The 2023 Save Local Waters OHHS Rain Barrel Art Projects Head to the Cincinnati Zoo!

The Rain Barrel Art Project, now in its 10th year, was created to promote the use of rain barrels throughout the Ohio River Valley area through a creative and educational medium. The Rain Barrel Art Project desires to educate people on environmental issues like stormwater runoff, watersheds, and water conservation.

Rain barrels continue to grow in popularity across the country. However, one of its biggest drawbacks is its dull appearance. Some people are less likely to use them given their negative aesthetic impact on residential and commercial landscaping, even though they conserve water and save money. The “Save Local Waters” initiative believes that producing beautiful artistic rain barrels that have unique painted details will make them more desirable and naturally increase interest to promote their use.

This year, OHHS artists in Ms. Kopf’s Painting and Public Art and Ms. Schorsch’s National Art Honor Society created 5 Rain Barrels for the event! Completed Rain Barrels will be displayed at the Cincinnati Zoo from March 27th through April 27th with the Online Auction taking place April 18th through 28th and Artist Reception on April 27th.

Congratulations to Bri Brown, Teagan Charles, Evie Neuhaus, Avril Predmore, and Leah Stolla on the selection of their design by the “Save Local Waters” committee for this year’s event!

OHHS Art and Design Students Experience Artmaking Alongside Artist Roberto Lugo

The Cincinnati Art Museum recently hosted artist Roberto Lugo as an Artist in Residency in support of his current exhibition, “Roberto Lugo: High Def Archives”.

“Roberto Lugo (Puerto Rican-American, b. 1981) is a potter, social activist, spoken word poet, and educator. Lugo’s work as a social activist is represented in his artworks, where he draws together hip-hop, history, politics, and his cultural background into formal ceramics. He draws from his lived experience and deep knowledge of ceramic history to create works that elevate the stories of those historically absent from the decoration of extravagant examples of pottery. Lugo’s multicultural mashups often combine classic forms and patterns with elements of hip-hop. “As a potter,” Lugo explains, “I aim to carry on the ceramic tradition in a manner that honors the culture and community I come from.” Lugo was raised in the Kensington neighborhood of Philadelphia, an area marked by poverty, violence, and drug trafficking. At the age of 25, he enrolled in his first pottery class. Today, he leads the ceramic department at Temple University in Philadelphia, and his art resides in the collections of the most prestigious art institutions in the country, including the Cincinnati Art Museum. When he is not teaching or creating, Lugo returns to neighborhoods like Kensington with a potter’s wheel emblazoned with the words, “This machine kills hate.” Taking his art to the street, he uses clay and his wheel to teach others how to throw pots, break down cultural and social biases, and encourage the possibility that anyone can choose and achieve their dreams” (Cincinnati Art Museum).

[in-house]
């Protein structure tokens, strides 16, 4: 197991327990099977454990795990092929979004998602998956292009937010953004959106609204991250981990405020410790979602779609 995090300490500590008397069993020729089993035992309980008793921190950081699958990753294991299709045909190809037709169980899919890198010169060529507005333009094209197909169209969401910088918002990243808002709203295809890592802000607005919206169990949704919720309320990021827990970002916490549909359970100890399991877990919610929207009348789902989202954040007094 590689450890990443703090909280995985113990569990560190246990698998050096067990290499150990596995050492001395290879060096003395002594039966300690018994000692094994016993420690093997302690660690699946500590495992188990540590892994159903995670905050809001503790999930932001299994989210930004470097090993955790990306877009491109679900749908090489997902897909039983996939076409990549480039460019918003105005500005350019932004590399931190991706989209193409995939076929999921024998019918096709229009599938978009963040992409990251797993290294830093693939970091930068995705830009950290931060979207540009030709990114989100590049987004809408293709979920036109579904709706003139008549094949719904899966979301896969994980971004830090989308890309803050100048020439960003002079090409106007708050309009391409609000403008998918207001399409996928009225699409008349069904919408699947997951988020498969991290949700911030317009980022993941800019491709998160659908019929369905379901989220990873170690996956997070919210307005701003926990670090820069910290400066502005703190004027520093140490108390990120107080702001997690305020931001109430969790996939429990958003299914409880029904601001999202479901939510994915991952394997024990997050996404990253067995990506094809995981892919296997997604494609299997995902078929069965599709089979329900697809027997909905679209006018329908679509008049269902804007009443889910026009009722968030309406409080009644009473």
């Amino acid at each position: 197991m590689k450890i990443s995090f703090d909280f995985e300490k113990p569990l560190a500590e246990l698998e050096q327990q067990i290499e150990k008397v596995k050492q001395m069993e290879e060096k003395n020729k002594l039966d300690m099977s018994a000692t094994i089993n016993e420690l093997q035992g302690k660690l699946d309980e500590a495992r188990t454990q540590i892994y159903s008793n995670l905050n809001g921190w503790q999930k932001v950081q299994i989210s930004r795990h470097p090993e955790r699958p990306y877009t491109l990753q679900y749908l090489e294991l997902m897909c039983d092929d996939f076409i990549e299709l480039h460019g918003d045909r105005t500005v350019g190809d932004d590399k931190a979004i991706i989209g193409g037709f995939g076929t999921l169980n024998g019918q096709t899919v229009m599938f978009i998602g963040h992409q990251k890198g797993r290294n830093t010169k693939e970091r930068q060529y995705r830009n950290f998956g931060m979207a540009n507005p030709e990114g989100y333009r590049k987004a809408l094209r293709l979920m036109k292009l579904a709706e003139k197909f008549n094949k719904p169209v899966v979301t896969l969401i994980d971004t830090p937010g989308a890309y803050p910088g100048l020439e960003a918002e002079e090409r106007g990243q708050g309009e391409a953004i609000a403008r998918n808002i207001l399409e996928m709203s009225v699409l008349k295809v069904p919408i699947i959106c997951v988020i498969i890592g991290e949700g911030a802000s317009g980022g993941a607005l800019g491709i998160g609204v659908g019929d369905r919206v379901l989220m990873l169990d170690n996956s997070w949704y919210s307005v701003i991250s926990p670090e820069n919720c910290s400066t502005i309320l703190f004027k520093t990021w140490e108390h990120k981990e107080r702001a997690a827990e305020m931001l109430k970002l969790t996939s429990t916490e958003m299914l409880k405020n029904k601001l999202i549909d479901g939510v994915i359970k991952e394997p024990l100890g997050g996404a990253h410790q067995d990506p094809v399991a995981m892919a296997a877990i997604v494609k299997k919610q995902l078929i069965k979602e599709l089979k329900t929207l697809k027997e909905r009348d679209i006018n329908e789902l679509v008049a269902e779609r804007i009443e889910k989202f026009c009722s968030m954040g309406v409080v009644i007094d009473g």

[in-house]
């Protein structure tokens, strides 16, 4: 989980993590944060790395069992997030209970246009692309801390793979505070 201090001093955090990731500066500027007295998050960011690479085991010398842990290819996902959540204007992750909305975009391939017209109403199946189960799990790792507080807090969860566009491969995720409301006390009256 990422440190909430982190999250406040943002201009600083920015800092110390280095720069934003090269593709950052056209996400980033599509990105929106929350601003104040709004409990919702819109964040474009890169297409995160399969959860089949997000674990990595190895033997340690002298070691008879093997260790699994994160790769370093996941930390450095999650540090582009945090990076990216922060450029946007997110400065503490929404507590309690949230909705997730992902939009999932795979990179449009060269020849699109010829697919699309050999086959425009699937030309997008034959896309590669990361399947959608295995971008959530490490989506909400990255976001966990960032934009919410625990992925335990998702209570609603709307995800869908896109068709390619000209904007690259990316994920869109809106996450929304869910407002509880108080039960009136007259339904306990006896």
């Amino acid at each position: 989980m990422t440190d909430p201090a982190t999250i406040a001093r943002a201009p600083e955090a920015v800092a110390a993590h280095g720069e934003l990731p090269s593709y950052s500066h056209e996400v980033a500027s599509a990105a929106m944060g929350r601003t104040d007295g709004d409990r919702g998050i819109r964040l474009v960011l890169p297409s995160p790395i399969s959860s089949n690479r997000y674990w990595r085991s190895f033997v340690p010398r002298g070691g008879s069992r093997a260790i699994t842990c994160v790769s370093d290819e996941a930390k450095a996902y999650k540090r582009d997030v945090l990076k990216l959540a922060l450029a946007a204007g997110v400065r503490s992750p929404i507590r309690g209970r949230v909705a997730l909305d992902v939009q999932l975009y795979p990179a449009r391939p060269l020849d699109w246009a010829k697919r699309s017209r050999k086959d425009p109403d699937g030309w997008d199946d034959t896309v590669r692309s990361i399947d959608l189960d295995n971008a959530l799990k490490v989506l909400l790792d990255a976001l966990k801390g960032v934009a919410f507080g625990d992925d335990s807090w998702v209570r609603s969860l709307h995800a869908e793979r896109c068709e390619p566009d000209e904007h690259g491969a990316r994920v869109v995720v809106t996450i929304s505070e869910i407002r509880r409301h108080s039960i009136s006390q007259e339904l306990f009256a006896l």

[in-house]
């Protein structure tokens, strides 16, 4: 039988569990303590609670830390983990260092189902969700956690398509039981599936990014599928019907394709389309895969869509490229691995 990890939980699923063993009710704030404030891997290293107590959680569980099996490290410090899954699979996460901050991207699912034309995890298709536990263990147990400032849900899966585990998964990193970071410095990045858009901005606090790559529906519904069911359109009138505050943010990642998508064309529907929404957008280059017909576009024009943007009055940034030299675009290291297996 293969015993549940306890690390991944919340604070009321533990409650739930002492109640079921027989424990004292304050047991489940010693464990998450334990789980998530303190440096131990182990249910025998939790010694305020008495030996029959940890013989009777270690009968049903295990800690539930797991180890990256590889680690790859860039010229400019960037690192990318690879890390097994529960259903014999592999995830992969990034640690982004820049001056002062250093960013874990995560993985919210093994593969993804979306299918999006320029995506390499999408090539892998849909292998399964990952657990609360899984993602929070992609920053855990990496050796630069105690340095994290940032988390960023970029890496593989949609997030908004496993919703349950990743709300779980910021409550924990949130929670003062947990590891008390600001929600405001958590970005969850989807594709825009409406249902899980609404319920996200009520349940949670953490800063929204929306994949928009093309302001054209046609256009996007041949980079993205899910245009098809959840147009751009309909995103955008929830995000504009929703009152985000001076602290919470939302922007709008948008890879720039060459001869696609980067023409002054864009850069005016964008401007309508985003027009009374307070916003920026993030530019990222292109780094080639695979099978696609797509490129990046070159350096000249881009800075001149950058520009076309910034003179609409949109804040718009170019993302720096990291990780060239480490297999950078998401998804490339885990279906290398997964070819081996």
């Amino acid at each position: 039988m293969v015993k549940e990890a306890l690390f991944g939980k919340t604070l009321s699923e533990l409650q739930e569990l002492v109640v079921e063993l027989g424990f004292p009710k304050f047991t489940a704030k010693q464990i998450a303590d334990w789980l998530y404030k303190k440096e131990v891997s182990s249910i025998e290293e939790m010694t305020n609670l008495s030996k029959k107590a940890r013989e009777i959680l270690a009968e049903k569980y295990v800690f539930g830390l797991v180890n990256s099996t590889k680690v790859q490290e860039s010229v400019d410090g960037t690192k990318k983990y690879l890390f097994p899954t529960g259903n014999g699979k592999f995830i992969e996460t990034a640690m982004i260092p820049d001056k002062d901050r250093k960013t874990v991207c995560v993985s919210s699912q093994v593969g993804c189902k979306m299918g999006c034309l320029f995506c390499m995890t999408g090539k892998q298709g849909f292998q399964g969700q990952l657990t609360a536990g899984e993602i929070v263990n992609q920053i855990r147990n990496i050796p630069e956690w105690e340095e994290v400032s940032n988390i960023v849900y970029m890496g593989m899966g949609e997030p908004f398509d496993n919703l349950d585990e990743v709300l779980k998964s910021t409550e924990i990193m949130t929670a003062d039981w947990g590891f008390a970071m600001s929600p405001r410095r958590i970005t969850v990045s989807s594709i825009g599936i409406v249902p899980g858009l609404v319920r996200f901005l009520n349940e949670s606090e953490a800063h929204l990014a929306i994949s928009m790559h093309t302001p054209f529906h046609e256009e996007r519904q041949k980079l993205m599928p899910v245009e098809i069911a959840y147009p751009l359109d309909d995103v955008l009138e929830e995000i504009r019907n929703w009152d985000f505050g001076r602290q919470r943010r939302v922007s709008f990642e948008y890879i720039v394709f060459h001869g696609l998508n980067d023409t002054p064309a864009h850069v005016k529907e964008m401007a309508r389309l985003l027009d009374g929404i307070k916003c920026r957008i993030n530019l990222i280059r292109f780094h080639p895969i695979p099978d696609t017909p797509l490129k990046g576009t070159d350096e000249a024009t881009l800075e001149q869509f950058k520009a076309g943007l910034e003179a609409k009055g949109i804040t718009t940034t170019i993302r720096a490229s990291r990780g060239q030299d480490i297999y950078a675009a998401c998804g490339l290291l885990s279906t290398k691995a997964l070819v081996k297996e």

During his residency, Lugo produced a significant amount of work and invited young creatives to join him to finish the pieces in his studio at the Cincinnati Art Museum. OHHS Art and Design students Molly Lorenz and Corey Willet took advantage of this amazing opportunity to work alongside the artist in this undertaking and spent the day learning and experiencing techniques in the studio alongside the artist.